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Shutting Down

1.7 Shutting Down

Some day, computers will probably be as easy to use as televisions are today (no, we're not there yet...). Maybe we'll have remote controls to navigate easily between features and to turn off the machine.

At present, though, you can't simply turn off your computer when you're finished. You can always log out from your account, which will return you to your login screen, but if you want to completely shut off your machine, you've got a couple more steps to take.

Figure 15: The command `top' shows you running processes

Here's why: Even though you may not be typing, listening to music or browsing with Netscape, your machine is still working on a variety of processes in the background. (A process is a program which is being executed. Multiple processes are running all the time on your system.)

  • Tip: Curious to take a peek? Just go to a shell prompt and type top. You'll see the processes that are currently running (see Figure 15). To quit this view, type [Q].

    (To learn more about the top command, type man top at the shell prompt; to move forward a screen, press the [Spacebar]; to move back a screen, press [B]; to quit, press [Q]. You'll learn more about these ``man pages'' later in this chapter.)

  • Like a faithful assistant, your Linux system is carrying out tasks silently all the time. You can't just turn out the lights and lock the door on your assistant. Instead, you've got to give them time to put away their work and make sure everything's in its proper place before saying ``good night.''

    To shutdown or reboot while you're in GNOME, exit from your X session (panel -> Log out). Once you're at the login screen, left-click on Options, and select Halt or Reboot.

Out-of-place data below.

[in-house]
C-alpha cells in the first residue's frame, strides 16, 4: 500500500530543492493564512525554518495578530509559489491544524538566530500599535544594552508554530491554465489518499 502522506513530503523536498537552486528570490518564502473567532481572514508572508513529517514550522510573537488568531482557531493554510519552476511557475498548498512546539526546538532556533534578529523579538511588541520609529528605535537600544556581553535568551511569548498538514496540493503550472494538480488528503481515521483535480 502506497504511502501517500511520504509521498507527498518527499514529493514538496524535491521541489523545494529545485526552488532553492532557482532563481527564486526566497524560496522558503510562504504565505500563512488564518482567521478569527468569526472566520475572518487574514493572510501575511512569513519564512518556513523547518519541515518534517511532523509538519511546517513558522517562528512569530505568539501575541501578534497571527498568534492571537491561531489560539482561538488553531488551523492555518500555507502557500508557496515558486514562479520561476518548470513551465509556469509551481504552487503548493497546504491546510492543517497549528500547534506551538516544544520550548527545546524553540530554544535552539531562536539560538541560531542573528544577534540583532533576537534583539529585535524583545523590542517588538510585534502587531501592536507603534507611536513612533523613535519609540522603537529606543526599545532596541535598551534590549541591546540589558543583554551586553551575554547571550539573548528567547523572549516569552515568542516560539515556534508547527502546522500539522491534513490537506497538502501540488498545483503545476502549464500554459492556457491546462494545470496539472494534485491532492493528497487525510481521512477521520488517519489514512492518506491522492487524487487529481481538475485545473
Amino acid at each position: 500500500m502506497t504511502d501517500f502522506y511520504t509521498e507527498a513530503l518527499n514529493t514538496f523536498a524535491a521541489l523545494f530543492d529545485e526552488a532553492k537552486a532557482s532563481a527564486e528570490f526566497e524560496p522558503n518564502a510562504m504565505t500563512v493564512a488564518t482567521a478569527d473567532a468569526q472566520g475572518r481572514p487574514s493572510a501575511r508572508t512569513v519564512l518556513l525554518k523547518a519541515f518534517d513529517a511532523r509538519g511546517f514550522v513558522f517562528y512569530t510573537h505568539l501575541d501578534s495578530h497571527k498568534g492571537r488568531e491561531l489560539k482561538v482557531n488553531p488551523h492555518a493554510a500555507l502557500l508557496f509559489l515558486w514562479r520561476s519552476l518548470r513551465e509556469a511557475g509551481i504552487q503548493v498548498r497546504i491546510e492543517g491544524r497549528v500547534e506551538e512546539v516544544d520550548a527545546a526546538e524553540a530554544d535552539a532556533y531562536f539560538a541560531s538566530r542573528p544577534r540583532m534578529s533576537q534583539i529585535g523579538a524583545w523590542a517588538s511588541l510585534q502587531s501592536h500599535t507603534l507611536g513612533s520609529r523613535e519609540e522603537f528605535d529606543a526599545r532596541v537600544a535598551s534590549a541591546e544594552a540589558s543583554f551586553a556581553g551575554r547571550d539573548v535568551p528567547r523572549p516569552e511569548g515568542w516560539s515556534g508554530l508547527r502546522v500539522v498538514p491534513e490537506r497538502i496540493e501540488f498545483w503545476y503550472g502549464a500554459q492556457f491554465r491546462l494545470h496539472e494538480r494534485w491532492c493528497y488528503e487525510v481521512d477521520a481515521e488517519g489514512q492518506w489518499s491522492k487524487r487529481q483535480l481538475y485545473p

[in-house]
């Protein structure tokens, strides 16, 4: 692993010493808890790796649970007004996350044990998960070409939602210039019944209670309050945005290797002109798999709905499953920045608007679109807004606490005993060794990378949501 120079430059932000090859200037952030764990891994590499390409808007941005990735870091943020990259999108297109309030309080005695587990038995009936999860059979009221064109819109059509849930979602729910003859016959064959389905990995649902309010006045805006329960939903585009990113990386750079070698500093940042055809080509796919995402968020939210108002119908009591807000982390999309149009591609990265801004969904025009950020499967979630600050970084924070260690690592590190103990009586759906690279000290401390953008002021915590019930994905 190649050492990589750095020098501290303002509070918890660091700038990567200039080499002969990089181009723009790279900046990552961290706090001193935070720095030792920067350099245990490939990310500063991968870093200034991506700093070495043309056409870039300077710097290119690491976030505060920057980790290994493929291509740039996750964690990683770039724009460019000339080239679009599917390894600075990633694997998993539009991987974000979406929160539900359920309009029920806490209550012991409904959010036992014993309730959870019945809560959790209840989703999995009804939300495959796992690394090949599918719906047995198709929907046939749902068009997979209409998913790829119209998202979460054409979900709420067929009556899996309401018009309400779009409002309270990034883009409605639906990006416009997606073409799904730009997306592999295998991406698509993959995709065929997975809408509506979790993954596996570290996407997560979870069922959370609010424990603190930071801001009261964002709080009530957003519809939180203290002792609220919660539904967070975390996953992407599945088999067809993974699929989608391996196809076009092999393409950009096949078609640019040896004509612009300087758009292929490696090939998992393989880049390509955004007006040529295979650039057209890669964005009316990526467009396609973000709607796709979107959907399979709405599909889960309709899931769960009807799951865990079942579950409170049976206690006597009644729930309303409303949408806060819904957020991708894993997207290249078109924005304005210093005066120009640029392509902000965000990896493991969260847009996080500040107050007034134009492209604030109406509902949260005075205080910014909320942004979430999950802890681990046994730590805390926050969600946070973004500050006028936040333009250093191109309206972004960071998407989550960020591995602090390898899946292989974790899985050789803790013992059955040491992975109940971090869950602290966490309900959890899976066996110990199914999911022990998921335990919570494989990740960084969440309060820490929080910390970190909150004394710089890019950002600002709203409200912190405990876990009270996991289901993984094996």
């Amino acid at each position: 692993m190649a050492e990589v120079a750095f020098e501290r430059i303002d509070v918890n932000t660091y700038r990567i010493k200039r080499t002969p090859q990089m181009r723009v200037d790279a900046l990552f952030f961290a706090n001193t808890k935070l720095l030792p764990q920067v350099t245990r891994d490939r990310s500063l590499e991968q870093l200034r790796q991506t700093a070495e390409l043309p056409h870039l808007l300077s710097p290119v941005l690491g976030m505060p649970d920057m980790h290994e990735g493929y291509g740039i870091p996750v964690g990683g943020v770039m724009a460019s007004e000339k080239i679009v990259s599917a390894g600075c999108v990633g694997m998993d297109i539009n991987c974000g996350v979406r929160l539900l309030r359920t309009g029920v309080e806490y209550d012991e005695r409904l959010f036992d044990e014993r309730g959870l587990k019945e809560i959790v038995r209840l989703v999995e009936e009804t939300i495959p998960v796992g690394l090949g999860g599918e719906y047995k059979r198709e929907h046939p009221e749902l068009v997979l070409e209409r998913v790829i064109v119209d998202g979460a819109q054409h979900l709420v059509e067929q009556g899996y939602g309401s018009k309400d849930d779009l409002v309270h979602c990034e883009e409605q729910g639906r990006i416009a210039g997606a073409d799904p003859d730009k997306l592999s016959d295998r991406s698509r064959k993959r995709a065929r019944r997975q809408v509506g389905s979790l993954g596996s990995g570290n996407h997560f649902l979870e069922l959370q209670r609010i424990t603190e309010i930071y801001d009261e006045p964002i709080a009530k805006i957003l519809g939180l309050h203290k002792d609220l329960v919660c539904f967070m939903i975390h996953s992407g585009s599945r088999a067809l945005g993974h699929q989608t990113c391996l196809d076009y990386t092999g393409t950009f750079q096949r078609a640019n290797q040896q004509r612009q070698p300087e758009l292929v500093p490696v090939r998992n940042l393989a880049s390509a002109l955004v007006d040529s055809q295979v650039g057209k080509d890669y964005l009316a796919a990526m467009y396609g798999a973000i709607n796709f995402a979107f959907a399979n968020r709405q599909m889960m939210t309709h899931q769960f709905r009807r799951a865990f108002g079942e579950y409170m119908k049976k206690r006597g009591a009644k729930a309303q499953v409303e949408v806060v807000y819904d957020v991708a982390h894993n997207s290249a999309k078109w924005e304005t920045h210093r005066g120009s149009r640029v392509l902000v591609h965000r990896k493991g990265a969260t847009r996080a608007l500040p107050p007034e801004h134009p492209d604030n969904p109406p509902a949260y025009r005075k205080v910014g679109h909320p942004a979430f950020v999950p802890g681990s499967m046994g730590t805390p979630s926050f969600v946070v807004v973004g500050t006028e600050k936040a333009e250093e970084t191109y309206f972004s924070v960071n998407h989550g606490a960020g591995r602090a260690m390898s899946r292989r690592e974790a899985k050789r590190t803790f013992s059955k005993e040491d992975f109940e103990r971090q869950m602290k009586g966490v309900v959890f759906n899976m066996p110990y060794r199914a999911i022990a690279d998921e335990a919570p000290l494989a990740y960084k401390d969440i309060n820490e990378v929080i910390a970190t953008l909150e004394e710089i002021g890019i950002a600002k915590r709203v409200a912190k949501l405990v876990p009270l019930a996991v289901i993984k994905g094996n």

You'll then be asked whether you want to stop or restart your machine. Choose Halt to shutdown your machine; chooseRestart to restart, or ``reboot'' your machine.

    Figure 16: The shutdown command at the shell prompt

    At the shell prompt, you can reboot or halt your system from your root account.

    To reboot from the prompt, type:

    shutdown -r now

    (See Figure 16.)

    Or, if you want to exit from your system and turn off your machine, type:

    shutdown -h now

    The -r option stands for ``reboot,'' while the -h option means ``halt.'' Stating now means that you want to perform this action immediately.

    Please Note: Remember to save your work and exit from any applications which may be running before you perform a shutdown from the shell prompt, because you could lose work.

    If you choose to halt the system, you'll see a list of messages about which services are stopping; then, you'll see:

    The system is halted

    Now everything's put away and it's safe to turn off your computer.

  • Tip: Try substituting +5 for now; you'll find that you've just commanded your assistant to put everything away and stop working in five minutes.

  • You can learn more about the shutdown command by typing:

    man shutdown

    at a shell prompt. You'll be presented with a ``man page,'' which will tell you about this command.

    To go forward a screen, press the [Spacebar]; to go back a screen, press [B]; and to quit, press [Q].

  • Summary: To shutdown or reboot from GNOME, from the log in screen, go to Options -> Halt or Reboot. From the shell prompt: Log in as root, and type shutdown -r now (to reboot) or shutdown -h now (to halt).

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